The United Kingdom is still coming to terms with the ramifications of its vote to leave the European Union, and political events are advancing breathlessly. It is too early to know what approach will be adopted by the UK following the referendum and, therefore, what the long-term political, economic and legal implications will be. If and when the exit procedure under Article 50 of the Treaty on European Union is triggered, the UK has two years to negotiate its exit before the EU treaties will automatically cease to apply. The legal landscape will therefore not change immediately.

In the short term, uncertainty is the only given. There will be market disruption and legal repercussions with which businesses need to grapple. We set out below some of the key areas of potential legal impact:

  1. Many existing contracts will be affected regardless of their governing law. If they contain clauses referencing, for example, EU territories or laws, there will need to be consideration of how those clauses would be impacted by Brexit, whether amendments are required or how, if at all, the risk of a Brexit has been allocated by the contract. Some contractual relationships may be so severely impacted by events that “force majeure” clauses could be triggered or claims made that the contract has been frustrated.
  2.  Deals and financings waiting to close may be at risk. There is likely to be focus on Material Adverse Change (MAC) clauses, conditions precedent and draw-stops. Market dislocation, violent exchange or interest rate movements and the deterioration of credit ratings could all potentially generate arguments that termination or other contractual rights have been triggered.
  3. Decisions will need to be taken around governing law and dispute resolution provisions in contract negotiations. Although the allure of English law and the English courts will undoubtedly remain strong, expert advice will be required on how Brexit may impact the enforceability of judgments, service of proceedings and treatment of jurisdictional agreements within the EU.
  4. There are also likely to be impacts on the insolvency regime whereby EU member states recognise insolvency proceedings underway in other member states and rules governing applicable law and jurisdiction in cross-border insolvencies are harmonised. The relative appeal of the UK as a centre for creditors will be challenged, and, although the UK will surely seek to negotiate the re-application of the EU insolvency regulation (or a similar instrument), the end of the current regime would introduce a range of issues, questions and concerns for those involved in multi-jurisdictional insolvency proceedings within the UK or EU.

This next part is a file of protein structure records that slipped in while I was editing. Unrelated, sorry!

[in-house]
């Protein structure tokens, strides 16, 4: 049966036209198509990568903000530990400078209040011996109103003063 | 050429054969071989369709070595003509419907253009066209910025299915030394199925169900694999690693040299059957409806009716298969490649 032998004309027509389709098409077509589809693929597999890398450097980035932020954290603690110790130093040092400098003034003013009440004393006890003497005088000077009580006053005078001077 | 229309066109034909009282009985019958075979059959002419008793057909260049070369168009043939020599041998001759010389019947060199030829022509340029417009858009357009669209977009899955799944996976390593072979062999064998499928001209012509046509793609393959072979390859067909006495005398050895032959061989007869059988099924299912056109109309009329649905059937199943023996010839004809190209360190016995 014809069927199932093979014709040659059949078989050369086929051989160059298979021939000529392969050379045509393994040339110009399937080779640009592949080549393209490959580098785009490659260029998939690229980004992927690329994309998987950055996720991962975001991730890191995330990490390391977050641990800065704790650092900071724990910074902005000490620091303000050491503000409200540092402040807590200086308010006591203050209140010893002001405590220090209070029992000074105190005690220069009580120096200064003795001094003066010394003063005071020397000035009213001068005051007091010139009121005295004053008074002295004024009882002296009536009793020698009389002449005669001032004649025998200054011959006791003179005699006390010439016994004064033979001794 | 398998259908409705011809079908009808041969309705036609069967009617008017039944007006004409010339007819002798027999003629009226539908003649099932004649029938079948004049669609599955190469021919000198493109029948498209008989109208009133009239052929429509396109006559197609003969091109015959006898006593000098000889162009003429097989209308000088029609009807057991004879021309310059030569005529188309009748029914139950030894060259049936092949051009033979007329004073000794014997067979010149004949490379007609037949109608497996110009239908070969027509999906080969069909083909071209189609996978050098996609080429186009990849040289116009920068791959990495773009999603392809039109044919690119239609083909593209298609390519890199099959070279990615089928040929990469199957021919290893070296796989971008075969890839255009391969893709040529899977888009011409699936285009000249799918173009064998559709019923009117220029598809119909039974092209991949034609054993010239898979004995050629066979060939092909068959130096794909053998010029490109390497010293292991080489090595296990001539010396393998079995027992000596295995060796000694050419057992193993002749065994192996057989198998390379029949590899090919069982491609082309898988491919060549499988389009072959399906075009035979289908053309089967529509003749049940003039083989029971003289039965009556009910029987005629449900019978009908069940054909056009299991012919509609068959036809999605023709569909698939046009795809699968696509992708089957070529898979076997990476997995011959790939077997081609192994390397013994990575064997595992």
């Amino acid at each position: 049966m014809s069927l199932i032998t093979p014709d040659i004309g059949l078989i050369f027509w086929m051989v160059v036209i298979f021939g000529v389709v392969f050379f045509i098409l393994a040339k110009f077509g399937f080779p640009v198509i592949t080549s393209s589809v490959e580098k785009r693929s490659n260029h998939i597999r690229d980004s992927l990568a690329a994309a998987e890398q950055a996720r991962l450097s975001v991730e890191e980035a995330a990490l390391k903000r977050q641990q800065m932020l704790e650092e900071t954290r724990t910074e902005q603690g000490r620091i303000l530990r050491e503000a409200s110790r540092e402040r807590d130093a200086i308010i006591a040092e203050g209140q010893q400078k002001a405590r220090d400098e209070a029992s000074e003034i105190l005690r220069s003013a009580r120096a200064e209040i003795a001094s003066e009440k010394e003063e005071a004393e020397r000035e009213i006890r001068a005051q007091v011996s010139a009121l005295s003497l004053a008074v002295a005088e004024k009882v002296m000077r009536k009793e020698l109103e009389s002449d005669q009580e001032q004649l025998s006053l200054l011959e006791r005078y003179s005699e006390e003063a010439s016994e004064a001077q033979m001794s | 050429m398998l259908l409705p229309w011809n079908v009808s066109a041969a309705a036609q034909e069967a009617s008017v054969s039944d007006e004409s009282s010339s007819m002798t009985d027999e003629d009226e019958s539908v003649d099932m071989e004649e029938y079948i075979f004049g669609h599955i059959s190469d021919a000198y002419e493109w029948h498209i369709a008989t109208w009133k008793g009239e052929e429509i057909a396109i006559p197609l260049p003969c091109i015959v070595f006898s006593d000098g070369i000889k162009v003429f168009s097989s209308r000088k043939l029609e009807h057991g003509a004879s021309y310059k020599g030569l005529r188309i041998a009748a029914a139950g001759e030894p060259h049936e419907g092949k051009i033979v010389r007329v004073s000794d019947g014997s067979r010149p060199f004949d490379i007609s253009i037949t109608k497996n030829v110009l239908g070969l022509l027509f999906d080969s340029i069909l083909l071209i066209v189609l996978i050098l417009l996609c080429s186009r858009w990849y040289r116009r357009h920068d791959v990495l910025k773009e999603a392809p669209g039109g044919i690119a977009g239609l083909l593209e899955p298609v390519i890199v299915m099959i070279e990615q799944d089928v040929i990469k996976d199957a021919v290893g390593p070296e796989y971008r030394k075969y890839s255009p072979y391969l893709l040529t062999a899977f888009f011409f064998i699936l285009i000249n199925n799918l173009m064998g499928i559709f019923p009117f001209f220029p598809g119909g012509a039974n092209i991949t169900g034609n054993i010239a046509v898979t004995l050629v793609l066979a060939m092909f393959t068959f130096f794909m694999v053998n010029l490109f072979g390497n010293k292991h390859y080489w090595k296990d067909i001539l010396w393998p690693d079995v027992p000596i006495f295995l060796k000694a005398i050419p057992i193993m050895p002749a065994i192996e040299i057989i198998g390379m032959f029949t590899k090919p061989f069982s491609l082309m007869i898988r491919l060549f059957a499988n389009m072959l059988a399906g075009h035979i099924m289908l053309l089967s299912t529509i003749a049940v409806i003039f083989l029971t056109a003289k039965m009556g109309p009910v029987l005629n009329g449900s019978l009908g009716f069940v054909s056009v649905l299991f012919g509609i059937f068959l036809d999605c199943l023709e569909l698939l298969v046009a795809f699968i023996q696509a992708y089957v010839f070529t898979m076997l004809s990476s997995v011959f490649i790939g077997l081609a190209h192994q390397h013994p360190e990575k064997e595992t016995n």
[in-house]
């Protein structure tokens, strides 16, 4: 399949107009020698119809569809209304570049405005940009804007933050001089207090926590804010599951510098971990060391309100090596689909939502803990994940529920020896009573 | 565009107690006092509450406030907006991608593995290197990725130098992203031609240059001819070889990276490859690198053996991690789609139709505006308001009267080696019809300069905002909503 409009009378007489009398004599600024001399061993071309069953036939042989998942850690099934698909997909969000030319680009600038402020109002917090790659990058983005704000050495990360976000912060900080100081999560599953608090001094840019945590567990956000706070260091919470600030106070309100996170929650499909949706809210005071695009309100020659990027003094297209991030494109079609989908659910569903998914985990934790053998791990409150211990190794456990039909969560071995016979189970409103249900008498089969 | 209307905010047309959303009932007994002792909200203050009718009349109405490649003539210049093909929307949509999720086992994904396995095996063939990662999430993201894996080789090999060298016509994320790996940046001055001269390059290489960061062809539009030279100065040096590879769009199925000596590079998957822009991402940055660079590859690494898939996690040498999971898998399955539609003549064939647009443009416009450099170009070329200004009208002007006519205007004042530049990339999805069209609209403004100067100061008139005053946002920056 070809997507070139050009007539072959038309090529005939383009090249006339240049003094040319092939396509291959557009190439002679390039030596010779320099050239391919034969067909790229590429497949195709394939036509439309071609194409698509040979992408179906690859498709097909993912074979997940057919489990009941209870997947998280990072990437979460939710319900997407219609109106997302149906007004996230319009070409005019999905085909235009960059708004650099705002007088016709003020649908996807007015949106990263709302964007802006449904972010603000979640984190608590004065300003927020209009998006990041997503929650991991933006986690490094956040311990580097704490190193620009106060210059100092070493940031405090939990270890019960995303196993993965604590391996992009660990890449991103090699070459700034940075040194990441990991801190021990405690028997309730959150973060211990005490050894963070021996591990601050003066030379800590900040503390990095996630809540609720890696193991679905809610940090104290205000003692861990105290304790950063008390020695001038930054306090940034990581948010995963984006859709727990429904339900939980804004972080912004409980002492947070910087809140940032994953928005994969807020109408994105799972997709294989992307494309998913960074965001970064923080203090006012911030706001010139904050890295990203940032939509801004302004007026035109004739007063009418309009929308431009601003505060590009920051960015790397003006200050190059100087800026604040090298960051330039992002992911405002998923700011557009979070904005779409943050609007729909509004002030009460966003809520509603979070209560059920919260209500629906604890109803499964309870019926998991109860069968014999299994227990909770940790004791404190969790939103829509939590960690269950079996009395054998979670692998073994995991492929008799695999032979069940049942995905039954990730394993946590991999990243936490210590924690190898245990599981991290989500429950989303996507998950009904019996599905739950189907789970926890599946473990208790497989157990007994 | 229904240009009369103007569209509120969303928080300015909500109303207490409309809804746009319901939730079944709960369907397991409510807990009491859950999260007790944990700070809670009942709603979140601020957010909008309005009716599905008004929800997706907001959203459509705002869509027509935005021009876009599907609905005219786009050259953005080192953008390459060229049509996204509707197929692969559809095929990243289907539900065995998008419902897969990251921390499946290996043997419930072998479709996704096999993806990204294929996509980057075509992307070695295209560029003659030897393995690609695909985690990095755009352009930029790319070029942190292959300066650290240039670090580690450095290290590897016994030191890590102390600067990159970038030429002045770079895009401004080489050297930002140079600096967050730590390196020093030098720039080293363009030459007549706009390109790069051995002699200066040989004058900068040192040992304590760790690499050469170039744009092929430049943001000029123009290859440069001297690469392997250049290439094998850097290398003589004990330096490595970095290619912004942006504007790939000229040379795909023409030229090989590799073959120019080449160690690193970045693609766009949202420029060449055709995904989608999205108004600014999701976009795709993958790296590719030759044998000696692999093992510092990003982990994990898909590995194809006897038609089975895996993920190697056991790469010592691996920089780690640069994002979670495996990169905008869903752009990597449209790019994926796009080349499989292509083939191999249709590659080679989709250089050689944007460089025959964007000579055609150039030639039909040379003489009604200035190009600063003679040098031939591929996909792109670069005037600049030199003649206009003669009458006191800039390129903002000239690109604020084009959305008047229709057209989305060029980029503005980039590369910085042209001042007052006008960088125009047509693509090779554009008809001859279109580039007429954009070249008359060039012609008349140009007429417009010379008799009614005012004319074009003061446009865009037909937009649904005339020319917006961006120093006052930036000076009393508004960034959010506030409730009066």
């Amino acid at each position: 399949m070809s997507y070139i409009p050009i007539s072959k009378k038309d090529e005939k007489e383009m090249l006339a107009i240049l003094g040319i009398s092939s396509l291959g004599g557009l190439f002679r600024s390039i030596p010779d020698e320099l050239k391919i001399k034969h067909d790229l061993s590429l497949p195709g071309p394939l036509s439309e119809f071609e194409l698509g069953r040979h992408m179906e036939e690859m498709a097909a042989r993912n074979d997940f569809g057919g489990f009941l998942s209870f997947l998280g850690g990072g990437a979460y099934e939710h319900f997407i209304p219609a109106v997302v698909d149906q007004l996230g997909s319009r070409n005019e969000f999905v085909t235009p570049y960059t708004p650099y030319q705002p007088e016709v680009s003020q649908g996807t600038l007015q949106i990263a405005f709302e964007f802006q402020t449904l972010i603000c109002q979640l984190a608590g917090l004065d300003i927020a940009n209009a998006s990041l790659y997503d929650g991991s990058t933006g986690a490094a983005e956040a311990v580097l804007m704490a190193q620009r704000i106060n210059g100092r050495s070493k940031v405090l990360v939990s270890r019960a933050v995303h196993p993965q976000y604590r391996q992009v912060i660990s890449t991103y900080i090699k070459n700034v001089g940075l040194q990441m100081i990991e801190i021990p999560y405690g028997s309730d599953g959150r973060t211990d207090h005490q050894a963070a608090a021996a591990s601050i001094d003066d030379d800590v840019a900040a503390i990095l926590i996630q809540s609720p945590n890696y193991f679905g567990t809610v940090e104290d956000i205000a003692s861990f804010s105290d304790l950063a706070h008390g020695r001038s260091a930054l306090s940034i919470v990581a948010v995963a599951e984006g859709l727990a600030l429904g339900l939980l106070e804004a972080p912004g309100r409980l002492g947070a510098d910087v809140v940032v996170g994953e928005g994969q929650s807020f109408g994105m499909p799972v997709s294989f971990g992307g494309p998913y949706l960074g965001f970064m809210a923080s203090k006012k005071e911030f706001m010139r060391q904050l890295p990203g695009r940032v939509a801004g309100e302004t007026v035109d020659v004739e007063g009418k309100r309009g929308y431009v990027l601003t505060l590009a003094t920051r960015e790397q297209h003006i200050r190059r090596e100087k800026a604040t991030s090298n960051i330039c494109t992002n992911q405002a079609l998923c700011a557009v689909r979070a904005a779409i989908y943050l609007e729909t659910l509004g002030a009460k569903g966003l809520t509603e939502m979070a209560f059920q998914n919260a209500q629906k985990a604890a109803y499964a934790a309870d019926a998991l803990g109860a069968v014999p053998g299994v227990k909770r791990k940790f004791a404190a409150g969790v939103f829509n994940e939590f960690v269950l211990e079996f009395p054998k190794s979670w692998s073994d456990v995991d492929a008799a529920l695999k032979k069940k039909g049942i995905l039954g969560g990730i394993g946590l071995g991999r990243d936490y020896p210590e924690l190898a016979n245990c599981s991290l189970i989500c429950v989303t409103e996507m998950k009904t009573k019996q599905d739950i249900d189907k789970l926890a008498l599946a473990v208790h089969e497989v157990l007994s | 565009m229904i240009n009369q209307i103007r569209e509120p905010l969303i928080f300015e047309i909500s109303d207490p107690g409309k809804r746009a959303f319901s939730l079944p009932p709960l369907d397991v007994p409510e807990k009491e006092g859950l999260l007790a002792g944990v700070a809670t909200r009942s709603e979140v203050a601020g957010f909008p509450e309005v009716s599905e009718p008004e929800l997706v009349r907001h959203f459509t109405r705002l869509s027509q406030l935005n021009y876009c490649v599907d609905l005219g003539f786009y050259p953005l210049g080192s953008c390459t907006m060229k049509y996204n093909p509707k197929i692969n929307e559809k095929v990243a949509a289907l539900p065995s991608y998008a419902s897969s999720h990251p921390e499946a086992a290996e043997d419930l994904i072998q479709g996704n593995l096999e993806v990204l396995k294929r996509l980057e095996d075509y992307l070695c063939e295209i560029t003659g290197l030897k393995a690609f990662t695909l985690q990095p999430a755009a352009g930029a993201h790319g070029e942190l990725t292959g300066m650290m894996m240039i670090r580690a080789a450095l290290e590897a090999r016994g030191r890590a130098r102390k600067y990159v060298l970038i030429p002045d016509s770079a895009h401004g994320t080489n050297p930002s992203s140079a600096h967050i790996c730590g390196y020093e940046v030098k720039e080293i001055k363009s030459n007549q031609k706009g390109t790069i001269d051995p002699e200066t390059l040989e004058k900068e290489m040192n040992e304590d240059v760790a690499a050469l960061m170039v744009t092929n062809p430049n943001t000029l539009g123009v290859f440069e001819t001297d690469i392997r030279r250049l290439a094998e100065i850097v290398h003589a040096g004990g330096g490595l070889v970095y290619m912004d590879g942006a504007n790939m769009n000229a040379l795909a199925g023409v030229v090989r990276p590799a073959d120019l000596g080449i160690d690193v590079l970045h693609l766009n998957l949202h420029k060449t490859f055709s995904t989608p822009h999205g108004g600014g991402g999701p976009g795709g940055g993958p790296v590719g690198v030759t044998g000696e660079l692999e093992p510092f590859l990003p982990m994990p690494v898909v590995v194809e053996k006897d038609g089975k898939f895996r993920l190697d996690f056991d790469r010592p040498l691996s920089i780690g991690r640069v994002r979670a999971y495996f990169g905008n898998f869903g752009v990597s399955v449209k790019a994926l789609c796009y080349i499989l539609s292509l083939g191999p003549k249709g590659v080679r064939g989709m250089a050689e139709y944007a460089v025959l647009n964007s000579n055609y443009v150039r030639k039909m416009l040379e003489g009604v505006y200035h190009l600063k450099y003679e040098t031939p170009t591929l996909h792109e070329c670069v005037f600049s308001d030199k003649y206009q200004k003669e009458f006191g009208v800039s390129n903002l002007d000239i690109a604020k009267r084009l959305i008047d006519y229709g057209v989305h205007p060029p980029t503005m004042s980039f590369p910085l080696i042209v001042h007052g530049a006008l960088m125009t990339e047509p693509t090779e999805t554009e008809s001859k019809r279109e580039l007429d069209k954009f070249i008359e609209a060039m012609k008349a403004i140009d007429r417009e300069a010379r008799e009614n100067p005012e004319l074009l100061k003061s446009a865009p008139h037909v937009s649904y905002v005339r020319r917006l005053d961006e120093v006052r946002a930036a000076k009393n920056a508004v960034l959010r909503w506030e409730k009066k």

5. In light of the above, litigation strategies, whether in respect of ongoing or potential claims, may need to be re-considered. In particular, strategies premised around the recognition and enforcement of judgments in the EU will require careful thought and the expedition of some claims may be prudent.
  6. Companies operating in affected markets will need to consider whether public disclosures are required in light of applicable listing rules or whether information should be provided in annual reports or financial statements.
  7.  In the event of Brexit, EU-wide protection of trademarks and registered designs under the EU Trade Mark Regulation and the Community Designs Regulation would not extend to the UK. Arrangements are likely to ensure that owners of existing EU-wide trademarks and registered designs are provided with protection in the UK, but companies now thinking of protecting new trademarks and designs in Europe should consider making separate national applications at the UK Intellectual Property Office.
  8. There will also be an impact on the UK’s participation in (i) the Unitary Patent (UP) system, which will provide for single patents to be granted covering all EU countries; and (ii) the EU Unified Patent Court (UPC), which is designed to allow patent disputes involving patents granted in the EU to be settled in a single action in one court. Companies that are gearing themselves up for the introduction of the UP and UPC will need to reflect this new situation in their patenting and patent enforcement strategies.
  9.  Last but not least, there is the huge question of Brexit’s impact on the EU’s single market including, importantly, the provision of financial services across member states. This will be heavily dependent on any deal that is struck between the UK and the remaining EU member states. Regulations in the areas of banking, investments and insurance and the “Passporting” arrangements that allow institutions authorised in one member state to operate in another member state are now all a matter for negotiation. Given the large amount of law and regulation emanating from the EU in this area, it is perhaps unlikely that there will be immediate and wholesale change, but change is possible.

The right approach to dealing with these, and the many other issues that will arise from the UK’s vote to leave the EU, will be fact-dependent and must be kept under close review as events unfold and the future of the UK’s relationship with Europe becomes clearer. Nevertheless, these are issues that will require immediate attention and expert advice.